Socratic Pedagogy, Race and Power

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Abstract

Rud (1997) wrote in this journal: " Leaving aside the blatant (to my eyes at least) problems of power and dominance of an elderly Greek citizen teaching a slave boy, this example [the Meno] of teaching has always left me cold." Garlikov (1998) addressed Rud's criticism of the Socratic dialogue. The present article addresses and extends Garlikov's response to cover general notions of power, and shows how these may affect Socratic discourse. Socratic pedagogy is not merely an illusory exercise where participants acquiesce to notions of truth because of power differentials. But power relations play a role in all communicative contexts. However, in Socractic pedagogy the adverse effects of power are greatly reduced and the focus is shifted from people to propositions.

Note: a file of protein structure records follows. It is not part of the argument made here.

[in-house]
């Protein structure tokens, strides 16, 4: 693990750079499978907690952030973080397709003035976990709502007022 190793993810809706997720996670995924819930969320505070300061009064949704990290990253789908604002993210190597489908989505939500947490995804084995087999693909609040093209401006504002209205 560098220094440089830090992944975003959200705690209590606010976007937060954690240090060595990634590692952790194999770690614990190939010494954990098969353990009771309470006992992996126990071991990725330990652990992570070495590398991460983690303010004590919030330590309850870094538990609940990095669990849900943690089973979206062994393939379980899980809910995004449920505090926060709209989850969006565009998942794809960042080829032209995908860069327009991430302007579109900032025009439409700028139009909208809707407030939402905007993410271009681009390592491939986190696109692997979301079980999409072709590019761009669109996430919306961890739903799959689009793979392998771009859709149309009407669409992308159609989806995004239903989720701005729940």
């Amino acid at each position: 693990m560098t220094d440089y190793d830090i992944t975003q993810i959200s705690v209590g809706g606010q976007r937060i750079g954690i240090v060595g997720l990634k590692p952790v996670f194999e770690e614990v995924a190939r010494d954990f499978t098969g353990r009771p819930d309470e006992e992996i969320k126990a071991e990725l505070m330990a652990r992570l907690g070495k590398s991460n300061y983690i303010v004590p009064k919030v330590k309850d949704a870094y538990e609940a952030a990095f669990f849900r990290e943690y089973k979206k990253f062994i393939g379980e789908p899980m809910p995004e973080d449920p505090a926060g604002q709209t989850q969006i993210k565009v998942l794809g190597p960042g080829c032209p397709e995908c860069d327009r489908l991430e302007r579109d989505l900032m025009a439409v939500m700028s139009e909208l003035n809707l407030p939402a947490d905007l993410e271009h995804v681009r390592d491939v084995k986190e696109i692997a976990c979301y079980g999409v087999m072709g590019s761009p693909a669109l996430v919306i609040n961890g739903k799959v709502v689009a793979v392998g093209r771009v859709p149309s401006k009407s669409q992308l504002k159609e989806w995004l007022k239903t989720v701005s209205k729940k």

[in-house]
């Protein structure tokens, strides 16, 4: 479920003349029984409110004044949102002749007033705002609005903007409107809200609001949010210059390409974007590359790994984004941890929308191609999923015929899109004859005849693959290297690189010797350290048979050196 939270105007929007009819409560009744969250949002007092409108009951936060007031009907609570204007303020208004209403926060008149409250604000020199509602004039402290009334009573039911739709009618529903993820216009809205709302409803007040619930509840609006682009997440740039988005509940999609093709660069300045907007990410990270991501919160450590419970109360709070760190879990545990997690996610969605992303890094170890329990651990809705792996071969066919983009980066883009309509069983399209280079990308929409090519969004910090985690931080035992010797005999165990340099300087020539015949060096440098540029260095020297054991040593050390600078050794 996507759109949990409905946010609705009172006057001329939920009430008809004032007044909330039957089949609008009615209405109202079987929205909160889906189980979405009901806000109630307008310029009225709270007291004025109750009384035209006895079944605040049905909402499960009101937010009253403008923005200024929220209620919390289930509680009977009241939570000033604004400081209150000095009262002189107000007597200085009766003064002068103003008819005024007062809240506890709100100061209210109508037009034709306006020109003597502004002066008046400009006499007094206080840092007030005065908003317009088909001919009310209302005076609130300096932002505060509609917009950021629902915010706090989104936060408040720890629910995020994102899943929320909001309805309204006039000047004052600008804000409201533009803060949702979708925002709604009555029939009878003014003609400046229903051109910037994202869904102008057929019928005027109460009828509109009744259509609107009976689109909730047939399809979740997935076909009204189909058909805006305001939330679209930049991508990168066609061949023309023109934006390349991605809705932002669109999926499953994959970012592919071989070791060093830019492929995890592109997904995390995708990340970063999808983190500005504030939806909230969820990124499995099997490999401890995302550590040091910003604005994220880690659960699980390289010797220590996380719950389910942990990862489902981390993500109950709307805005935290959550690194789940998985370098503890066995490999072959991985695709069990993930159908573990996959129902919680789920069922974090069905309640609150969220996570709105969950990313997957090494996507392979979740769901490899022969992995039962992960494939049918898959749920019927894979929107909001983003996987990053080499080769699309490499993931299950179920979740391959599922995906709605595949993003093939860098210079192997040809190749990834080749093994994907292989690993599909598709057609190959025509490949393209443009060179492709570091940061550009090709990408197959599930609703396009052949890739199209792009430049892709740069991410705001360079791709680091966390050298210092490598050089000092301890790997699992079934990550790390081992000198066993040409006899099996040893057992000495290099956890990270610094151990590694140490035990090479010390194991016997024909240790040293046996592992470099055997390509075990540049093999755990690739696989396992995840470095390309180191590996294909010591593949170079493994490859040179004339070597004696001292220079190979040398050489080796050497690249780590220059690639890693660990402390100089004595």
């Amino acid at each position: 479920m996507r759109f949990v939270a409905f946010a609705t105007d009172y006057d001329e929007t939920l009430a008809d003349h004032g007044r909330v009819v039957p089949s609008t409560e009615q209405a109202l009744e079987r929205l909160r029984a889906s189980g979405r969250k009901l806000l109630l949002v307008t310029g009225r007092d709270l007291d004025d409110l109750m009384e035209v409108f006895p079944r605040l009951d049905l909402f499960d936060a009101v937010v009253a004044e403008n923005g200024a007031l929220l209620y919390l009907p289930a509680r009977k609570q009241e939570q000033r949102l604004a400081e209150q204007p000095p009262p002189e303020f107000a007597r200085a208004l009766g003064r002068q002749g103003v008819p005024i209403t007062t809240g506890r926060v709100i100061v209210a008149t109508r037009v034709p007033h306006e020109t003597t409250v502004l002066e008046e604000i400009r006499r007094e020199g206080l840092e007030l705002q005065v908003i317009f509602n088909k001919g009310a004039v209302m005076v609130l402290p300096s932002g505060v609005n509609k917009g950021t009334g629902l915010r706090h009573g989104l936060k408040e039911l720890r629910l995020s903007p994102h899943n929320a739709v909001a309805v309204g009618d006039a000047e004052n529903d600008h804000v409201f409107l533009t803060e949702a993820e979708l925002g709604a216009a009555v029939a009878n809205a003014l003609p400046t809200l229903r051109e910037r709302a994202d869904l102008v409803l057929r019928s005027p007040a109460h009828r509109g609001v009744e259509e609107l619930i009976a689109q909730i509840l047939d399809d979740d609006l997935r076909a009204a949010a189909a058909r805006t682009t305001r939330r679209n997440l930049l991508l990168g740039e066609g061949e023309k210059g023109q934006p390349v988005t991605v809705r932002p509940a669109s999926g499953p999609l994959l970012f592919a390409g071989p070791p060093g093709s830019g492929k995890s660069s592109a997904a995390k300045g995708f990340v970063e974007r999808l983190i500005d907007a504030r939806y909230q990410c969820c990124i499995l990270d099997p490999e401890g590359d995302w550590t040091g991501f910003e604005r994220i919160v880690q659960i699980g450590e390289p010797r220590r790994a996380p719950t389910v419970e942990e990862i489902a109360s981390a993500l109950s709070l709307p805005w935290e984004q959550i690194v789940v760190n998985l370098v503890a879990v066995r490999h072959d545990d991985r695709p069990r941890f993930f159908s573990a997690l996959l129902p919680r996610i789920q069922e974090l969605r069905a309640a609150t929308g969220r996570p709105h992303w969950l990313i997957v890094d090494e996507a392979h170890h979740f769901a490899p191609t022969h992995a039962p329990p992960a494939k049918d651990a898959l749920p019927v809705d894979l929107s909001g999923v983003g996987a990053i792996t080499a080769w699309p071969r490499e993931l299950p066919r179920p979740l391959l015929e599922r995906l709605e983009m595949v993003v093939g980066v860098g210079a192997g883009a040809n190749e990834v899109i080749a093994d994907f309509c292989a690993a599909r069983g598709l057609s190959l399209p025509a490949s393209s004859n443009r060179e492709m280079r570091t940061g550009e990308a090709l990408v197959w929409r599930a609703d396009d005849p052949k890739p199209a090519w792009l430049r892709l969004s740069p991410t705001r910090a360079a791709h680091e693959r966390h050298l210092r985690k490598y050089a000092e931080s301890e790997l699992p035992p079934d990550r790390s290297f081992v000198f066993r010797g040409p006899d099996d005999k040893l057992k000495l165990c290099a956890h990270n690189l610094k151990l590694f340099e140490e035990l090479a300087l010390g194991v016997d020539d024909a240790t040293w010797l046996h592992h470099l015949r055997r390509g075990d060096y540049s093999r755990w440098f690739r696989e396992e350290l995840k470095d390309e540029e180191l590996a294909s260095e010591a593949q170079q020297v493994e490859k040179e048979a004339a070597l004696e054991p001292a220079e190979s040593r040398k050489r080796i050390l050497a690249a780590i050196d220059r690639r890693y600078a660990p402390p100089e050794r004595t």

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How to Cite
Boghossian, P. (2002). Socratic Pedagogy, Race and Power. Education Policy Analysis Archives, 10, 3. https://doi.org/10.14507/epaa.v10n3.2002
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Author Biography

Peter Boghossian, Portland State University

Peter Boghossian is currently writing his dissertation, in education, at Portland State University. He is an adjunct professor of philosophy at the University of Portland and Linfield College, teaches critical thinking in grades K-12 for Saturday Academy, teaches education classes at Portland State University, and is the assistant department chair for humanities at the University of Phoenix.